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Building and boundary Disputes Solicitors-East London

Housing Disrepair

Disputes involving property repairs can be a nightmare for landlords and tenants. Our expert solicitors can advise social housing tenants and tenants in the private rental sector on taking action against a landlord for disrepair under Section 604 of the Housing Act 1985 (amended by the Local Government and Housing Act 1989).

Under the Housing Act, landlords have a legal duty to ensure that properties they rent out are fit for human habitation and Under Section 11 of the Landlord and Tenant Act 1985, landlords have a legal duty to keep properties they rent out in a reasonable state of repair and also in a safe condition.

Landlords have the responsibility to,

  • Keep in repair the structure and exterior of the dwelling, including drains, gutters and external pipes,
  • Keep in repair and proper working order the installations in the dwelling for the supply of water, gas, electricity and for sanitation (including basins, sinks, baths and sanitary conveniences but not other fixtures, fittings and appliances, and
  • Keep in repair and proper working order the installation in the dwelling for space heating and heating water.
  • Keep in repair the interior of the property from Damp and Mould.

If you’re renting privately, through a Housing Association or Council, your landlord has responsibility for most major repairs.

Your landlord is always responsible for repairs to:

  • the property’s structure and exterior
  • basins, sinks, baths and other sanitary fittings including pipes and drains
  • heating and hot water
  • gas appliances, pipes, flues and ventilation
  • electrical wiring
  • any damage they cause by attempting repairs

If your home is damp, your landlord might not necessarily be responsible as it depends on what’s caused it and the type of damp. However if you think the landlord is responsible and not doing anything to fix it then contact Legend Solicitors.

As a tenant, you’re responsible for minor fixes and repairs, such as light bulbs and fuses. You’re also responsible for fixing any damage you’ve caused by accident or attempting repairs. You should only carry out repairs if the tenancy agreement says you can. You can’t be forced to do repairs that are your landlord’s responsibility.

Your tenancy agreement or statement of terms might give you extra rights, so it's a good idea to check your paperwork. If English is not your first language, our multi-lingual expert Legal team at Legend Solicitors can assist you in knowing your rights as a tenant.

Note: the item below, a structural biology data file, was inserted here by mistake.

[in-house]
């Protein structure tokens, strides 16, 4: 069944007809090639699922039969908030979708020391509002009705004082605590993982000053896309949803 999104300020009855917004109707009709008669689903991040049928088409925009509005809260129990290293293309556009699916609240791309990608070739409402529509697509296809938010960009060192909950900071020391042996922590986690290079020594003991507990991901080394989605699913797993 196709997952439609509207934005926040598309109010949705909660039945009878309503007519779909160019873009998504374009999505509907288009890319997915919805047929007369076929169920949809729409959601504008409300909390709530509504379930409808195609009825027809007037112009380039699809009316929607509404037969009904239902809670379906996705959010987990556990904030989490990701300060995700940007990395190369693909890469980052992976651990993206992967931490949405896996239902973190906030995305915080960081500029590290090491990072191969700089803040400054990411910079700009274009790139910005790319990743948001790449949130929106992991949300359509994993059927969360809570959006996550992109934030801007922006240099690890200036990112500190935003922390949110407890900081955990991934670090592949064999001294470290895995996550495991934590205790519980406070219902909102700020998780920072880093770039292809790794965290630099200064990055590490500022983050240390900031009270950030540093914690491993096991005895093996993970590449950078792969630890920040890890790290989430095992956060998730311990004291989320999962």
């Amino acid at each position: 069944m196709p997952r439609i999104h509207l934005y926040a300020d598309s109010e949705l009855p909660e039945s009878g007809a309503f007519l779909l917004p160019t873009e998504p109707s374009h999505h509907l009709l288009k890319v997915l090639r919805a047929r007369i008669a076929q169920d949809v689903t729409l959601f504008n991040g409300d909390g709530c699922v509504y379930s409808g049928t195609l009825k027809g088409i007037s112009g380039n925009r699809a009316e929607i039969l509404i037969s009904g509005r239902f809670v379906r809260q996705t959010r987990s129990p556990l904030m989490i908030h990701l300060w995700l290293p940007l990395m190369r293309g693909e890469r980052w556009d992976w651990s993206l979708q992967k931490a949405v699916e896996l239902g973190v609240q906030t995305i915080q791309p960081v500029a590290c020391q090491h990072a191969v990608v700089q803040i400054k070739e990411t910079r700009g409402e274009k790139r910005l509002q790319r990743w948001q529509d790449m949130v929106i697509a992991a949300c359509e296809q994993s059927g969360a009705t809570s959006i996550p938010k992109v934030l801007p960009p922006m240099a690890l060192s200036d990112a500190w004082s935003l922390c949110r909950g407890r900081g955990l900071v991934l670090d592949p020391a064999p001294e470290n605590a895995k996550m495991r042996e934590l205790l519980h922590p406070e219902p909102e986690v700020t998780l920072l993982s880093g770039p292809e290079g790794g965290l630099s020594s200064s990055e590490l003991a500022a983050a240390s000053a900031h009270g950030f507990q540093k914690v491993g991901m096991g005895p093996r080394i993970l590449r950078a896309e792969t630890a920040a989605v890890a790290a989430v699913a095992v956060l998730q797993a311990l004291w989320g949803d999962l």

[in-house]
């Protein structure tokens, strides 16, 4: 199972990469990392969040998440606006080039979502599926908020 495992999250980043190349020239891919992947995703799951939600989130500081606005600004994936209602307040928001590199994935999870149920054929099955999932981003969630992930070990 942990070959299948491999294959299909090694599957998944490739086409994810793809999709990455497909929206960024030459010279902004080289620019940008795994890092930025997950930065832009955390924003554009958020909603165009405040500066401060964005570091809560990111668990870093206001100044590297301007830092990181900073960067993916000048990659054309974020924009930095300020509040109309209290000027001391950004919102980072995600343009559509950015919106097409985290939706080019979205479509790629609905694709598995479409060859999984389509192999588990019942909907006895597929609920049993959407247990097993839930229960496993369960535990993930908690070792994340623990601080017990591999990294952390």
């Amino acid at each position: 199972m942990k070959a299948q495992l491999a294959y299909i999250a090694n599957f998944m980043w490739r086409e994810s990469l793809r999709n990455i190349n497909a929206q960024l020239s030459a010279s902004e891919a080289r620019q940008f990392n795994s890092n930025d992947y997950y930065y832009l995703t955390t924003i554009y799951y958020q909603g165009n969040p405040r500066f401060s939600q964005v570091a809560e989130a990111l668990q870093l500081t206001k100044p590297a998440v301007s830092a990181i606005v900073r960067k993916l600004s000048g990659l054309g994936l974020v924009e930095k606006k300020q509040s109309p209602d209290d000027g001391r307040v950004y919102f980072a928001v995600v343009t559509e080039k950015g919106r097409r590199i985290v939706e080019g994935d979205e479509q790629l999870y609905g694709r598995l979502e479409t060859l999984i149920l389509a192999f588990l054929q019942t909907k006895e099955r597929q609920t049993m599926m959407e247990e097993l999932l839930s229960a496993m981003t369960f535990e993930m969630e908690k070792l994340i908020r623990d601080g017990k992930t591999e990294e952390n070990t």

Particularly relevant at this time of year is the provision of a working heating and hot water system.

If your boiler has stopped working and there is no hot water, you should contact your landlord immediately. It may require just a push of a button to restart the pilot light, but if you think the boiler needs to be repaired, it is the landlord’s responsibility to arrange. Your landlord should tell you when you can expect the repairs to be done, a reasonable time being up to 3 days.

Tenants are entitled to have heating for each occupied room and a boiler for heating the water. The government’s minimum heating recommendation is at least 18°C in sleeping rooms, and 21°C in living rooms, when the temperature outside is minus 1°C, and it should be available at all times.

Your landlord is responsible for any repairs and replacements required under the Landlord and Tenant Act (1985) and overrules any other document or statement.

You should carry on paying rent while you’re waiting. If you don't, you'll get into rent arrears and your landlord might then try to evict you.

If you are not satisfied with the landlord’s response, then contact Legend Solicitors who will assist you in getting your landlord to carry out the required repairs as well as claim the compensation you deserve.

 

Give us a call on 02031301747 or E-Mail us on info@legendsolicitors.org